Republicans, who came within a mere five seats of a majority in 2020, remain clear favorites for House control in 2022. But as Minority Leader Kevin McCarthy continues to raise campaign cash at a dizzying pace — reportedly raising $72.4 million in 2021 and distributing more than $35 million of it to the NRCC and Republican candidates — there are plenty of unresolved questions about what the House GOP conference will look like in 2023.

McCarthy, who has watched Speaker Nancy Pelosi preside with almost no margin of error for the last year, has privately told allies he is more concerned about whether he'll be able to "govern" next year than about simply whether he'll take over as speaker.

If Republicans were to pick up just ten seats, they'd hold the exact same margin Democrats hold now. It's easy to see how a handful of more senior, moderate members could defect and side Democrats on key votes, or how an uprising by a growing "America First" MAGA squad could force GOP leaders to scramble for Democratic votes to get must-pass bills across the finish line — a nightmare for McCarthy and current whip Steve Scalise.

On the other hand, if Republicans were to pick up 30 seats, McCarthy would have much more breathing room and it could be considerably easier to keep his party in line. But the larger the "red wave," the more confrontational a GOP majority would feel compelled to be against the Biden administration — potentially pitting a large raft of new swing district GOP freshmen against the demands of the even-larger Freedom Caucus and MAGA crowd.

Ultimately, 2022 primaries will be the single biggest determinant of the House GOP's orientation in 2023. And as redistricting gradually transitions into the primary season (which kicks off March 1 in Texas), there are already several dozen critical intra-GOP fights brewing.

The most media-saturated GOP primaries will involve Republicans who voted to impeach Donald Trump last January. But it's a small pool: it's unclear Reps. Liz Cheney (WY-AL) or Tom Rice (SC-07) even have viable paths to renomination, and Reps. Adam Kinzinger (IL-16), John Katko (NY-24) and Anthony Gonzalez (OH-16) are retiring. GOP Rep. Fred Upton (MI-06) is undecided on running after redistricting paired him with another GOP incumbent.

Instead, the more consequential, larger batch of primaries involves "traditionalist" GOP incumbents who didn't vote to impeach, but broke with Trump/party orthodoxy on other votes — such as certifying the AZ/PA election results, launching a formal January 6 investigation and the Bipartisan Infrastructure Framework. These members say Reps. Chris Smith (NJ-04) or Mike Simpson (ID-02), tend not to earn as much ink or cable news notoriety.

Fealty to Trump continues to be the dominant theme to base GOP voters, and Trump appears more eager than ever to expand his retribution tour. But as we saw in the TX-06 special election last May, a Trump endorsement alone isn't a guarantee of victory. Without a Twitter account or a fundraising apparatus funneling funds to his endorsees, Trump has largely left it up to MAGA candidates to raise money and amplify his endorsement to voters.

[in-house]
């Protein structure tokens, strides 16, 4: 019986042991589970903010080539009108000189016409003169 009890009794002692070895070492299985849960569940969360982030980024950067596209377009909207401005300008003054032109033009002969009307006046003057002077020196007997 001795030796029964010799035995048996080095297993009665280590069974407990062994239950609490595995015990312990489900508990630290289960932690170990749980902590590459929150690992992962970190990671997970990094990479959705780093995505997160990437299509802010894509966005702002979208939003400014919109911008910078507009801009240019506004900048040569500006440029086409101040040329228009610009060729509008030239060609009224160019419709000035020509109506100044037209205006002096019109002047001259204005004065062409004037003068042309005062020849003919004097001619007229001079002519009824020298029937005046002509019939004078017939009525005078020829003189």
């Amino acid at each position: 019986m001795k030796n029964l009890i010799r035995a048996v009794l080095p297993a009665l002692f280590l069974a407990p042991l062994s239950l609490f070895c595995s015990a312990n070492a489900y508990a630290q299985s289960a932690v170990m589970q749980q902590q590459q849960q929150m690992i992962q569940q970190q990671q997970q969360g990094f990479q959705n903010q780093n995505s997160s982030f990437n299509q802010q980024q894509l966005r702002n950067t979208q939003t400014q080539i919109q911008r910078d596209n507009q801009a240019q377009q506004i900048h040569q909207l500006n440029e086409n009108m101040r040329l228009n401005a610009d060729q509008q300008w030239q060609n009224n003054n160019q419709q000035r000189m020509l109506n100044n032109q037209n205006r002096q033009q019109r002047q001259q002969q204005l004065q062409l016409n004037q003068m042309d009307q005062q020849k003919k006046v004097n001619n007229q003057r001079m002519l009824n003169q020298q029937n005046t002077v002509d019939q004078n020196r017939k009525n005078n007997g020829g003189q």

"Trump's endorsement is next to impossible to beat in a multi-candidate field," says one GOP operative familiar with a multi-million dollar independent expenditure operation. "But I do think Trump is human, and in head-to-head environments, he has more exposure."

The strategist went on to say that although they don't think Trump's image moves much among GOP base voters, their organization is privately poll-testing Trump against Gov. Ron DeSantis in an imaginary 2024 presidential primary as a proxy to gauge Trump's base sway from month to month. And, the group has found Trump's lead varies from 25 points in the Deep South to single digits in the Midwest, with a tie among GOP voters familiar with both.

That means non-Trump-favored Republicans, while not doomed, have had to get creative. New Rep. Jake Ellzey (TX-06), for example, not only played up his fighter pilot biography but stealthily activated Democrats to vote against Trump's endorsee, Susan Wright, a late incumbent's widow who proved a poor fundraiser. Other Republicans will seek to weaponize opponents' personal skeletons and hope Trump prioritizes bigger races/grudges.

The key figure in all of this, of course, is McCarthy. The would-be speaker has at times acted as Trump's political consigliere and needs to remain in his good graces. But he also doesn't want or need GOP fratricide jeopardizing party unity heading into the midterms. To what extent McCarthy can play peacemaker or ward off Trump from wading into races against members of his own conference could determine how hard McCarthy's job gets later.

Below, we've categorized Republicans by the number of primary "risk factors" they face: 

Republican Risk Factors

  1. Voted against objections to certifying the 2020 election in both Arizona and Pennsylvania
  2. Voted to impeach former President Donald Trump in January 2021
  3. Voted for the Infrastructure Investment and Jobs Act in November 2021
  4. Redistricting is poised to significantly alter the incumbent's district
  5. Has a credible announced primary opponent
  6. Has a primary opponent endorsed by Donald Trump

Subscribers have access to a detailed analysis of 25 House GOP primaries to watch, including many of these at-risk incumbents and open seats. These fights could slow or accelerate House Republicans' pro-Trump makeover in the coming months..

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Charlie "Chuck" Cook